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Novel flat and wide meniscal repair material improves the ultimate load of knot breakage in a porcine trans-capsular meniscal repair model

Authors
  • Yokoi, Hiroyuki1
  • Mae, Tatsuo2
  • Iuchi, Ryo3
  • Take, Yasuhiro1
  • Tachibana, Yuta3
  • Shimomura, Kazunori1
  • Ohori, Tomoki2
  • Shino, Konsei3
  • Yoshikawa, Hideki2
  • Nakata, Ken1
  • 1 Osaka University Graduate School of Medicine, Medicine for Sports and Performing Arts, Department of Health and Sports Science, 2-2, Yamada-oka, Suita, Osaka, 565-0871, Japan , Osaka (Japan)
  • 2 Osaka University Graduate School of Medicine, Department of Orthopaedic Surgery, 2-2, Yamada-oka, Suita, Osaka, 565-0871, Japan , Osaka (Japan)
  • 3 Yukioka Hospital, Sports Orthopaedic Surgery Center, 2-2-3, Ukita, Kita-ku, Osaka, Osaka, 530-0021, Japan , Osaka (Japan)
Type
Published Article
Journal
Journal of Experimental Orthopaedics
Publisher
Springer Berlin Heidelberg
Publication Date
Dec 19, 2017
Volume
4
Issue
1
Identifiers
DOI: 10.1186/s40634-017-0114-4
Source
Springer Nature
Keywords
License
Green

Abstract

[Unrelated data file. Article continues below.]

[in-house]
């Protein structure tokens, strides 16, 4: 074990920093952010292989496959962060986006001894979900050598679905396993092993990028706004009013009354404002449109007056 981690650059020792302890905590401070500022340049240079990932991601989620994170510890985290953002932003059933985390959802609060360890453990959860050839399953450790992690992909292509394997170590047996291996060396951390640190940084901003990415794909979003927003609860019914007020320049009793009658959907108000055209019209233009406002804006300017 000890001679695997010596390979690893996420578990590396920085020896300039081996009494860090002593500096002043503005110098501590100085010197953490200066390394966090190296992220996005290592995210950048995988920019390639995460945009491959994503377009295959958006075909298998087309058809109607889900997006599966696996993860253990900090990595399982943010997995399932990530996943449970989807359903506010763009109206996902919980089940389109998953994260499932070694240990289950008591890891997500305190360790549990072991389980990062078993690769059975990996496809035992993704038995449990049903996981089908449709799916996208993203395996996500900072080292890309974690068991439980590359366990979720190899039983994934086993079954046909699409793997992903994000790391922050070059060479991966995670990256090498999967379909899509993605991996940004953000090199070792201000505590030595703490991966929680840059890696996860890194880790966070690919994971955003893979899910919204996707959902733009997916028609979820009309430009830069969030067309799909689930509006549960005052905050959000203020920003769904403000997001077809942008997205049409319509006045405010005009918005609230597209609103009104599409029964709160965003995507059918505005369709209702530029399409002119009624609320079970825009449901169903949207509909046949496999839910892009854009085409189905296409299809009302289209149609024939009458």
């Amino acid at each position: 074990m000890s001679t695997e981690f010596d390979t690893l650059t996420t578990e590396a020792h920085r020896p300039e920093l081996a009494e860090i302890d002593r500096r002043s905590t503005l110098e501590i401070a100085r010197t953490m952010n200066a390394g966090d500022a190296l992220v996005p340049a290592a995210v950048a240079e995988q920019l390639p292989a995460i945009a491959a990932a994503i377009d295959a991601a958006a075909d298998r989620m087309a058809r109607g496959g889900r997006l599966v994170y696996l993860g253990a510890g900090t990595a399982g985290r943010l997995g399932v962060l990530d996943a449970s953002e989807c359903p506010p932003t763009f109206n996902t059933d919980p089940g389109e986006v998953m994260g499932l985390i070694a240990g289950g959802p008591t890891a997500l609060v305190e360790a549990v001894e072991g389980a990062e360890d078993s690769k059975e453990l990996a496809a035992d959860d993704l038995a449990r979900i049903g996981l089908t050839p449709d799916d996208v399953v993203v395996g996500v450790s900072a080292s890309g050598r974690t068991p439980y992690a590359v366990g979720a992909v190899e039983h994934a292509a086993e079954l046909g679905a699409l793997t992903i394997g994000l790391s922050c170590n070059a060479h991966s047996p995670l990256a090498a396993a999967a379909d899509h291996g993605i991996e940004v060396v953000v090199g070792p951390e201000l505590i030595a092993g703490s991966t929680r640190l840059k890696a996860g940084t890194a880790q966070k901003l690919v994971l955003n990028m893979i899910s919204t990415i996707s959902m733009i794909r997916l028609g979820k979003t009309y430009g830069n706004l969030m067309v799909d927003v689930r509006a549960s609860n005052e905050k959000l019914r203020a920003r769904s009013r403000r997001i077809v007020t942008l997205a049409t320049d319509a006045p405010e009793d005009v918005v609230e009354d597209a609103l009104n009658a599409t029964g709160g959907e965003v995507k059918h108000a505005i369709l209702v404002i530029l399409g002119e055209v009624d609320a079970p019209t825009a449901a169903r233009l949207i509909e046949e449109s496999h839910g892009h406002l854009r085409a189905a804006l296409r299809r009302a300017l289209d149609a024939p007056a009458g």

BackgroundIn the meniscal repair procedures, a high ultimate load capacity and low cyclic creep at the repair site are favorable and lead to good biological incorporation of the tear site after surgery. Previous biomechanical tensile tests of the meniscal sutures have identified the suture knot as the weakest point. We hypothesized that the strength of a suture knot depends on the suture shape, and therefore, we compared three differently shaped suture materials composed of the same material and quantity per length. The purpose of this study was to determine whether a novel flat and wide repair material (FWRM), which consists of braided multi-threads that are cross-sectionally flat and wide, improves the ultimate load of knot breakage in a biomechanical experiment using a porcine trans-capsular meniscal repair model.MethodsEighteen fresh-frozen porcine knees (n = 6 in each group) were used. A longitudinal tear in the middle segment of the medial meniscus was created and repaired with a trans-capsular inside-out method using the following suture materials: No. 2–0 braided polyester conventional suture, hollow suture, and FWRM. After the separation of the inner segment of the meniscus with leaving, the suture stability of the repaired menisci was biomechanically analyzed with a video camera system for widening after a cyclic load between 5 and 20 N was applied 300 times. Ultimate failure load and stiffness at 5 mm/ min were also analyzed.ResultsWe found no significant difference in suture widening after cyclic load tests [conventional suture, mean 0.51 mm (S.D. 0.39 mm); hollow suture, mean 0.23 mm (S.D. 0.11 mm); and FWRM, mean 0.54 mm (S.D. 0.08 mm)]. The failure mode in all specimens was knot breakage. Compared with those of the other groups, the ultimate failure load of FWRM was statistically significantly higher in the load-to-failure tests (conventional suture, mean 58.8 N [S.D. 8.25 N]; hollow suture, mean 79.4 N [S.D. 10.2 N]; and FWRM, mean 97.4 N [S.D. 3.65 N]; p < 0.05).ConclusionFWRM improves the ultimate load of knot breakage without altering stability. This material may contribute to safe and stable meniscus repair.

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